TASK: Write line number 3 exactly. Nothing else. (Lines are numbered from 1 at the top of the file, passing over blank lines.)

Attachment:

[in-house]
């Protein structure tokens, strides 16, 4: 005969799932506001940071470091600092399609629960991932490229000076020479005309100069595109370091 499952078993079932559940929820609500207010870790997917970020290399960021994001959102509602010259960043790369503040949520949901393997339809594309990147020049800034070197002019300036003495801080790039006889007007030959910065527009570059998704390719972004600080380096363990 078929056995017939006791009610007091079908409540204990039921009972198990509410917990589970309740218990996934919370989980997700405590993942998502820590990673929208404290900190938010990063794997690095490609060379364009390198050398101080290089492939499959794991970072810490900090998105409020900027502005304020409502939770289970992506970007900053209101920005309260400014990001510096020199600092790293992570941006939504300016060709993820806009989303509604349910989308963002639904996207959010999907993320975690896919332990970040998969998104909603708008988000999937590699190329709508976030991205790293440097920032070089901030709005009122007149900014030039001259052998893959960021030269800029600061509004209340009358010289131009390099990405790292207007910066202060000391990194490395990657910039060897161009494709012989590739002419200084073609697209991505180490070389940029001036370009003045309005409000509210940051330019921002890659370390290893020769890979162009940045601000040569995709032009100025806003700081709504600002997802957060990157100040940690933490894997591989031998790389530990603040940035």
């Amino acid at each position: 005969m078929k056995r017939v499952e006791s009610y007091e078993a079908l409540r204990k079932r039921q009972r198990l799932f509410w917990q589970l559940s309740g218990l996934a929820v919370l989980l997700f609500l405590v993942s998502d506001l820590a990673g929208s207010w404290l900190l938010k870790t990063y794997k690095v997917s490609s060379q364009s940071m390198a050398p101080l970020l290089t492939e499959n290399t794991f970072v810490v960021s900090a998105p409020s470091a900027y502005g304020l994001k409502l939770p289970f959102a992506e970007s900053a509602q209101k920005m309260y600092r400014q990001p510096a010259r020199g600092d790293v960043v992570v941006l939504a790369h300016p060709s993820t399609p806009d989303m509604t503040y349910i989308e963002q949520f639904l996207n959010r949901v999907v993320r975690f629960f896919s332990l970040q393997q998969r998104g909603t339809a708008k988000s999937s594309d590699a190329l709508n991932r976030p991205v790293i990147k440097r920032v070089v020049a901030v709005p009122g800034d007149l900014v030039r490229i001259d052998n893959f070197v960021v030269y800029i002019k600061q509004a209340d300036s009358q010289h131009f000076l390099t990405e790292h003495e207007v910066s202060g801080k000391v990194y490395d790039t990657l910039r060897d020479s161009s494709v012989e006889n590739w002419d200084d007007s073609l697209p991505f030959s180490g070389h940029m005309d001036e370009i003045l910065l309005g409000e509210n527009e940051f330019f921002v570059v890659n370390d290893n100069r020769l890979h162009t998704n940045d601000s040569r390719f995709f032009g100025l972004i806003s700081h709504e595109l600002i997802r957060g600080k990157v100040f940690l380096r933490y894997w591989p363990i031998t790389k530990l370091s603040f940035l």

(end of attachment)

């Amino acid at each position: 005969m078929k056995r017939v499952e006791s009610y007091e078993a079908l409540r204990k079932r039921q009972r198990l799932f509410w917990q589970l559940s309740g218990l996934a929820v919370l989980l997700f609500l405590v993942s998502d506001l820590a990673g929208s207010w404290l900190l938010k870790t990063y794997k690095v997917s490609s060379q364009s940071m390198a050398p101080l970020l290089t492939e499959n290399t794991f970072v810490v960021s900090a998105p409020s470091a900027y502005g304020l994001k409502l939770p289970f959102a992506e970007s900053a509602q209101k920005m309260y600092r400014q990001p510096a010259r020199g600092d790293v960043v992570v941006l939504a790369h300016p060709s993820t399609p806009d989303m509604t503040y349910i989308e963002q949520f639904l996207n959010r949901v999907v993320r975690f629960f896919s332990l970040q393997q998969r998104g909603t339809a708008k988000s999937s594309d590699a190329l709508n991932r976030p991205v790293i990147k440097r920032v070089v020049a901030v709005p009122g800034d007149l900014v030039r490229i001259d052998n893959f070197v960021v030269y800029i002019k600061q509004a209340d300036s009358q010289h131009f000076l390099t990405e790292h003495e207007v910066s202060g801080k000391v990194y490395d790039t990657l910039r060897d020479s161009s494709v012989e006889n590739w002419d200084d007007s073609l697209p991505f030959s180490g070389h940029m005309d001036e370009i003045l910065l309005g409000e509210n527009e940051f330019f921002v570059v890659n370390d290893n100069r020769l890979h162009t998704n940045d601000s040569r390719f995709f032009g100025l972004i806003s700081h709504e595109l600002i997802r957060g600080k990157v100040f940690l380096r933490y894997w591989p363990i031998t790389k530990l370091s603040f940035l």